Publications [#229676] of H. Frederik Nijhout
- Koch, PB; Nijhout, HF, The role of wing veins in colour pattern development in the butterfly Papilio xuthus (Lepidoptera: Papilionidae),
European Journal of Entomology, vol. 99 no. 1
pp. 67-72, Biology Centre, AS CR, ISSN 1210-5759 [doi]
(last updated on 2019/10/19)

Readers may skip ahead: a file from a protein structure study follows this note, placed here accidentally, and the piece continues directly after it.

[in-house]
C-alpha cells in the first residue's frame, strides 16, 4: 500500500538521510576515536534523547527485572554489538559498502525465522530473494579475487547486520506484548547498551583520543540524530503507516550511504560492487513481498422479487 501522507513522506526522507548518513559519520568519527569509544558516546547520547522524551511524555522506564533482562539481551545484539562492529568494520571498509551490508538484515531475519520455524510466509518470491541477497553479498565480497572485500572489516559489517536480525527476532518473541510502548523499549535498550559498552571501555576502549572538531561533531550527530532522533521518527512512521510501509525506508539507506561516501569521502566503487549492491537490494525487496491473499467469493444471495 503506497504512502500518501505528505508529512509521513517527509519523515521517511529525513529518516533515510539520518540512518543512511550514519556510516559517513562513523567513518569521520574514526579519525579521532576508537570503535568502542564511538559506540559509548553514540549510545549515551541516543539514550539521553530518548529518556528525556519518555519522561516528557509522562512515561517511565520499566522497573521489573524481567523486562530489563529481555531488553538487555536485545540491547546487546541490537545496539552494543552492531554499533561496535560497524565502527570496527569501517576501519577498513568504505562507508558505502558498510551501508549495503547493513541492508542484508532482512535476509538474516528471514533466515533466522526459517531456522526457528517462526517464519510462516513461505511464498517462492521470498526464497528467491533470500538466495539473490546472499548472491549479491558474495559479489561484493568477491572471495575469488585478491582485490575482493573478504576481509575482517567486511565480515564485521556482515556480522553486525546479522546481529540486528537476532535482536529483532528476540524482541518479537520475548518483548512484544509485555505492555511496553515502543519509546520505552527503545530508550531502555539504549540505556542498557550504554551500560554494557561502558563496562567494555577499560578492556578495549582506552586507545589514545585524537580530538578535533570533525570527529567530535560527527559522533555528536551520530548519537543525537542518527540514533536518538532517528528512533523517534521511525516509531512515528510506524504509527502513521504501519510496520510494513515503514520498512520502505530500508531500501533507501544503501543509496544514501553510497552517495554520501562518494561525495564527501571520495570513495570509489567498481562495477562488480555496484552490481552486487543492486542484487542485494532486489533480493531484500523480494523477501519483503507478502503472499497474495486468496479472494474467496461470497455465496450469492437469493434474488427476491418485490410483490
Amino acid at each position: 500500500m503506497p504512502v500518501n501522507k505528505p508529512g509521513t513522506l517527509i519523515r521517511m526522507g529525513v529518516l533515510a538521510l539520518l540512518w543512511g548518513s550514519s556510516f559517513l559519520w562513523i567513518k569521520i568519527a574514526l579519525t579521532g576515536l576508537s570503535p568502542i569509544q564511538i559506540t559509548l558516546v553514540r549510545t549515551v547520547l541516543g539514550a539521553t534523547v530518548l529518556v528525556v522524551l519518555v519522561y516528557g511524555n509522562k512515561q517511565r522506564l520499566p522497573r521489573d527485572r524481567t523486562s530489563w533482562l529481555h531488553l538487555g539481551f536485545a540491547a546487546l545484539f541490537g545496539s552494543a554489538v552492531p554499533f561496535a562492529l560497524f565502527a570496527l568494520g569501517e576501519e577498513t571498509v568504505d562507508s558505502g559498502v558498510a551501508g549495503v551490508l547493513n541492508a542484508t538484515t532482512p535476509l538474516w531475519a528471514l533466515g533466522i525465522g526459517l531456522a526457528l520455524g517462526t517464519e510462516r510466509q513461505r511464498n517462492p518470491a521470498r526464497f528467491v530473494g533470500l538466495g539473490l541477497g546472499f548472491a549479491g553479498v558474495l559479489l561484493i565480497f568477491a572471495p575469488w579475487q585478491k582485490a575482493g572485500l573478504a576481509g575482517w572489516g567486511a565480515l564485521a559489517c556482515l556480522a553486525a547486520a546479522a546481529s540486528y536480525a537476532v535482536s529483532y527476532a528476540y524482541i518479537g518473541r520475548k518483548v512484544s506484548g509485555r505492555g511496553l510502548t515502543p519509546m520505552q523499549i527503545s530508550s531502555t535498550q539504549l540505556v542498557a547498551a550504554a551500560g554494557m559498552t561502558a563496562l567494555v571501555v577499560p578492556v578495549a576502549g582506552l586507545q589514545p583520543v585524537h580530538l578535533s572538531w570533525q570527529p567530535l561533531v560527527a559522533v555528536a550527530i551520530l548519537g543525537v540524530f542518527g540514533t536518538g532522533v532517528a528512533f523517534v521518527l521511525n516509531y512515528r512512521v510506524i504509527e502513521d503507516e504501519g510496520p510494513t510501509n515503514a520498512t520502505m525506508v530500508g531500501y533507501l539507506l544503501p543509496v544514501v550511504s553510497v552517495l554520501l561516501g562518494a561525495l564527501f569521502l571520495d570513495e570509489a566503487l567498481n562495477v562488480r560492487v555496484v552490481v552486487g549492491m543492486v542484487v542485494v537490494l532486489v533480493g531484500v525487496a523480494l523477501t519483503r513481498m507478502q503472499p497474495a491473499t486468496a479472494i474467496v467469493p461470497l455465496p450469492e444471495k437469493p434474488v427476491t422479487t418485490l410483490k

Naturally occuring veinless specimen of the swallowtail Papilio xuthus show an extremely aberrant colour pattern. In spite of the fact that we have no breeding data, these veinless specimen are provisionally called veins-reduced mutant. In these mutants seven longitudinal veins of the fore wing and five of the hind wing are absent. The absence of wing veins is associated with a loss of the broad black venous stripes that normally are present along the proximal portion of the veins. In addition, missing veins cause a loss of the dislocation of black bands in adjacent wing cells, so that what are discrete black segments in normal wings become continuous bands in the veinless wing. Computer simulations show that the morphology of the striped patterns on both the veinless and veined wing can be explained if the wing margin acts as an inductive source of pattern formation and the veins act simply as boundaries to the propagation of the signal from the wing margin. The vein-dependent patterns by contrast, require that the veins act as inductive sources, at least along their proximal portion. This dual role of wing veins is consistent with prior observation on the biology of colour pattern formation. The unique veinless colour pattern strongly supports the hypothesis that the wing margin is the dominant organiser of colour pattern in this species, and possibly in other Papilionidae.